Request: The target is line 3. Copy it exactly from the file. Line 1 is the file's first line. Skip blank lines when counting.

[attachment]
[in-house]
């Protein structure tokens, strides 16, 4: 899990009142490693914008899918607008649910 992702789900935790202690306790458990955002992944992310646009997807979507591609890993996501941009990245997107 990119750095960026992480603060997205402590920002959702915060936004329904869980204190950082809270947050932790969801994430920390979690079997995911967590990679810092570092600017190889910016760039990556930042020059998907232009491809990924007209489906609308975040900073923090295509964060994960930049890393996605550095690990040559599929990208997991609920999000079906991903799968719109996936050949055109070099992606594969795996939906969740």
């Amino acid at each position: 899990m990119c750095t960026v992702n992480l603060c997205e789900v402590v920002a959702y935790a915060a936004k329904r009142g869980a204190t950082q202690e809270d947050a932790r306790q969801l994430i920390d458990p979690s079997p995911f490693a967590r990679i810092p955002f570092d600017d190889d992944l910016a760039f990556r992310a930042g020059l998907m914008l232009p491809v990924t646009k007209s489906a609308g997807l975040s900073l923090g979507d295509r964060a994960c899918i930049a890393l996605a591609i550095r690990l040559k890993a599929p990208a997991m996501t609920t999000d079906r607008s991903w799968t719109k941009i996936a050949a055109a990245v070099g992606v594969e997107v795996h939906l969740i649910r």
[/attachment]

């Amino acid at each position: 899990m990119c750095t960026v992702n992480l603060c997205e789900v402590v920002a959702y935790a915060a936004k329904r009142g869980a204190t950082q202690e809270d947050a932790r306790q969801l994430i920390d458990p979690s079997p995911f490693a967590r990679i810092p955002f570092d600017d190889d992944l910016a760039f990556r992310a930042g020059l998907m914008l232009p491809v990924t646009k007209s489906a609308g997807l975040s900073l923090g979507d295509r964060a994960c899918i930049a890393l996605a591609i550095r690990l040559k890993a599929p990208a997991m996501t609920t999000d079906r607008s991903w799968t719109k941009i996936a050949a055109a990245v070099g992606v594969e997107v795996h939906l969740i649910r």